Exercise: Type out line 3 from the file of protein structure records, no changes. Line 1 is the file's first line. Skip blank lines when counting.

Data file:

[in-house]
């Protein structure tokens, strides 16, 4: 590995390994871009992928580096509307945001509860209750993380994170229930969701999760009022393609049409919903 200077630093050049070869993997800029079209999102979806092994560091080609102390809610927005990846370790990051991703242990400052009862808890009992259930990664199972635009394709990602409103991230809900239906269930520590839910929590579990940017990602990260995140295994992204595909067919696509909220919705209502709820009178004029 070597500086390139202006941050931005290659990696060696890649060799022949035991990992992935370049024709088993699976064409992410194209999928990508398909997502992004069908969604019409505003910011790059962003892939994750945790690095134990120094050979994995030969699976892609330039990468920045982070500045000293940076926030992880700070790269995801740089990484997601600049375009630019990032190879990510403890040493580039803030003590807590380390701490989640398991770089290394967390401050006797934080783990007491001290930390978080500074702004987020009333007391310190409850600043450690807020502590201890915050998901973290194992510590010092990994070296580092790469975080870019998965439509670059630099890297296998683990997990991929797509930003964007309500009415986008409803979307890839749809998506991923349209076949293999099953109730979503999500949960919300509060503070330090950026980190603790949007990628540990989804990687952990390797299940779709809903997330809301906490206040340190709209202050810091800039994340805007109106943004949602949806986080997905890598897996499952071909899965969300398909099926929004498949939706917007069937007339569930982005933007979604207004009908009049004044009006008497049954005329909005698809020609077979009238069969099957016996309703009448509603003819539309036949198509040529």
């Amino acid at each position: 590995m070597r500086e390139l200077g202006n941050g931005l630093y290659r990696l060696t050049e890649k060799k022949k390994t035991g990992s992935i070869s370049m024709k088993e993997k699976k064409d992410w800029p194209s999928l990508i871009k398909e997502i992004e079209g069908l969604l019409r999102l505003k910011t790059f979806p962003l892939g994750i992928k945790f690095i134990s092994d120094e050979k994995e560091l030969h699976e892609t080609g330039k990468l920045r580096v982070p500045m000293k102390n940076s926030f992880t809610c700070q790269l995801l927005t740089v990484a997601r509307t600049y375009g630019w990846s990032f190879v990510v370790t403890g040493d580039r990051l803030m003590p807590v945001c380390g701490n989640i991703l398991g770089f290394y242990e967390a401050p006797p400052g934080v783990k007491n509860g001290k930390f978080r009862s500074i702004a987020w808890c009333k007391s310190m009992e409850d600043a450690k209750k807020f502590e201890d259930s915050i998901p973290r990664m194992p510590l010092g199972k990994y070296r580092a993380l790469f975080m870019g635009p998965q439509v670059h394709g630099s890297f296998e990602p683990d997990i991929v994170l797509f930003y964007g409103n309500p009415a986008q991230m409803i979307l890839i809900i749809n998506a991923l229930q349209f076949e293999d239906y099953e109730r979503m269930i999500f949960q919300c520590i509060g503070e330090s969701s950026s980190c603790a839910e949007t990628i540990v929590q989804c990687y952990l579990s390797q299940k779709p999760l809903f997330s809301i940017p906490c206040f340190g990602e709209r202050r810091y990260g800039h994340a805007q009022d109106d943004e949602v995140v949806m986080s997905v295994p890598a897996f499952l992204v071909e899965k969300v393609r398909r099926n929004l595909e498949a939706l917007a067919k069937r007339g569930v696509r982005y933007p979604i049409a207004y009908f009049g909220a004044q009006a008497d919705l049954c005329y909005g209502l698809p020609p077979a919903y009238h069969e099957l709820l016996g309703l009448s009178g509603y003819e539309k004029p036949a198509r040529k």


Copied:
């Amino acid at each position: 590995m070597r500086e390139l200077g202006n941050g931005l630093y290659r990696l060696t050049e890649k060799k022949k390994t035991g990992s992935i070869s370049m024709k088993e993997k699976k064409d992410w800029p194209s999928l990508i871009k398909e997502i992004e079209g069908l969604l019409r999102l505003k910011t790059f979806p962003l892939g994750i992928k945790f690095i134990s092994d120094e050979k994995e560091l030969h699976e892609t080609g330039k990468l920045r580096v982070p500045m000293k102390n940076s926030f992880t809610c700070q790269l995801l927005t740089v990484a997601r509307t600049y375009g630019w990846s990032f190879v990510v370790t403890g040493d580039r990051l803030m003590p807590v945001c380390g701490n989640i991703l398991g770089f290394y242990e967390a401050p006797p400052g934080v783990k007491n509860g001290k930390f978080r009862s500074i702004a987020w808890c009333k007391s310190m009992e409850d600043a450690k209750k807020f502590e201890d259930s915050i998901p973290r990664m194992p510590l010092g199972k990994y070296r580092a993380l790469f975080m870019g635009p998965q439509v670059h394709g630099s890297f296998e990602p683990d997990i991929v994170l797509f930003y964007g409103n309500p009415a986008q991230m409803i979307l890839i809900i749809n998506a991923l229930q349209f076949e293999d239906y099953e109730r979503m269930i999500f949960q919300c520590i509060g503070e330090s969701s950026s980190c603790a839910e949007t990628i540990v929590q989804c990687y952990l579990s390797q299940k779709p999760l809903f997330s809301i940017p906490c206040f340190g990602e709209r202050r810091y990260g800039h994340a805007q009022d109106d943004e949602v995140v949806m986080s997905v295994p890598a897996f499952l992204v071909e899965k969300v393609r398909r099926n929004l595909e498949a939706l917007a067919k069937r007339g569930v696509r982005y933007p979604i049409a207004y009908f009049g909220a004044q009006a008497d919705l049954c005329y909005g209502l698809p020609p077979a919903y009238h069969e099957l709820l016996g309703l009448s009178g509603y003819e539309k004029p036949a198509r040529k």